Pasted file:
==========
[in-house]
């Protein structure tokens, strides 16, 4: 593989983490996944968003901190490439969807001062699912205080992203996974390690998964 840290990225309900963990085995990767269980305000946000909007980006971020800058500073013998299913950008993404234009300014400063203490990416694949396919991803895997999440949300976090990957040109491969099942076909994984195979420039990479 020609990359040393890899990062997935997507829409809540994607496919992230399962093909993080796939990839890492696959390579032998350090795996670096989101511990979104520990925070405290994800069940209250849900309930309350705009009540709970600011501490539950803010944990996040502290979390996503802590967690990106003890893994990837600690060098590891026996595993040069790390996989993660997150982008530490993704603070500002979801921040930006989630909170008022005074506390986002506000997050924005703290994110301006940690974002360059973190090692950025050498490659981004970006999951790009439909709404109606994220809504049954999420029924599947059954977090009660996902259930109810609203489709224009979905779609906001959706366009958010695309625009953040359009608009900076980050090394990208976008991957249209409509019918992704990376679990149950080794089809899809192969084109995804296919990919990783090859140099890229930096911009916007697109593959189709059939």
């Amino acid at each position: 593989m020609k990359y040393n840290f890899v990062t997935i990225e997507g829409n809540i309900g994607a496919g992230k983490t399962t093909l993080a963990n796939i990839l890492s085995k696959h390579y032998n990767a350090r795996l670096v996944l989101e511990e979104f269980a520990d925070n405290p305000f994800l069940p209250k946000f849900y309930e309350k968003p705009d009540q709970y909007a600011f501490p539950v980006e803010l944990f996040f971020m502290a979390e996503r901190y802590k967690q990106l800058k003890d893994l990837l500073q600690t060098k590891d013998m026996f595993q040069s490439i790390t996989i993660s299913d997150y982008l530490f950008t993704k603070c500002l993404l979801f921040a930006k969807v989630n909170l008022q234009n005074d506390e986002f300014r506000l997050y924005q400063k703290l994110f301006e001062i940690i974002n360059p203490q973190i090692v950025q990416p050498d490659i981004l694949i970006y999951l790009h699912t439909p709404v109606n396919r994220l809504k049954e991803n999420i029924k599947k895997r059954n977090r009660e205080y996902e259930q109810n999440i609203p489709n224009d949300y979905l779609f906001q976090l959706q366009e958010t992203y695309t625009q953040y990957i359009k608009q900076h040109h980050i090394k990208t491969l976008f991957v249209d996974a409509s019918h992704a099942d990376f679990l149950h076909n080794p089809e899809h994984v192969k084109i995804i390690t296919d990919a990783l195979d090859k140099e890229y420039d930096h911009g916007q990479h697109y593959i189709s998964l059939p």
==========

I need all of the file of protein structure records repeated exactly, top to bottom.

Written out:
[in-house]
């Protein structure tokens, strides 16, 4: 593989983490996944968003901190490439969807001062699912205080992203996974390690998964 840290990225309900963990085995990767269980305000946000909007980006971020800058500073013998299913950008993404234009300014400063203490990416694949396919991803895997999440949300976090990957040109491969099942076909994984195979420039990479 020609990359040393890899990062997935997507829409809540994607496919992230399962093909993080796939990839890492696959390579032998350090795996670096989101511990979104520990925070405290994800069940209250849900309930309350705009009540709970600011501490539950803010944990996040502290979390996503802590967690990106003890893994990837600690060098590891026996595993040069790390996989993660997150982008530490993704603070500002979801921040930006989630909170008022005074506390986002506000997050924005703290994110301006940690974002360059973190090692950025050498490659981004970006999951790009439909709404109606994220809504049954999420029924599947059954977090009660996902259930109810609203489709224009979905779609906001959706366009958010695309625009953040359009608009900076980050090394990208976008991957249209409509019918992704990376679990149950080794089809899809192969084109995804296919990919990783090859140099890229930096911009916007697109593959189709059939």
């Amino acid at each position: 593989m020609k990359y040393n840290f890899v990062t997935i990225e997507g829409n809540i309900g994607a496919g992230k983490t399962t093909l993080a963990n796939i990839l890492s085995k696959h390579y032998n990767a350090r795996l670096v996944l989101e511990e979104f269980a520990d925070n405290p305000f994800l069940p209250k946000f849900y309930e309350k968003p705009d009540q709970y909007a600011f501490p539950v980006e803010l944990f996040f971020m502290a979390e996503r901190y802590k967690q990106l800058k003890d893994l990837l500073q600690t060098k590891d013998m026996f595993q040069s490439i790390t996989i993660s299913d997150y982008l530490f950008t993704k603070c500002l993404l979801f921040a930006k969807v989630n909170l008022q234009n005074d506390e986002f300014r506000l997050y924005q400063k703290l994110f301006e001062i940690i974002n360059p203490q973190i090692v950025q990416p050498d490659i981004l694949i970006y999951l790009h699912t439909p709404v109606n396919r994220l809504k049954e991803n999420i029924k599947k895997r059954n977090r009660e205080y996902e259930q109810n999440i609203p489709n224009d949300y979905l779609f906001q976090l959706q366009e958010t992203y695309t625009q953040y990957i359009k608009q900076h040109h980050i090394k990208t491969l976008f991957v249209d996974a409509s019918h992704a099942d990376f679990l149950h076909n080794p089809e899809h994984v192969k084109i995804i390690t296919d990919a990783l195979d090859k140099e890229y420039d930096h911009g916007q990479h697109y593959i189709s998964l059939p």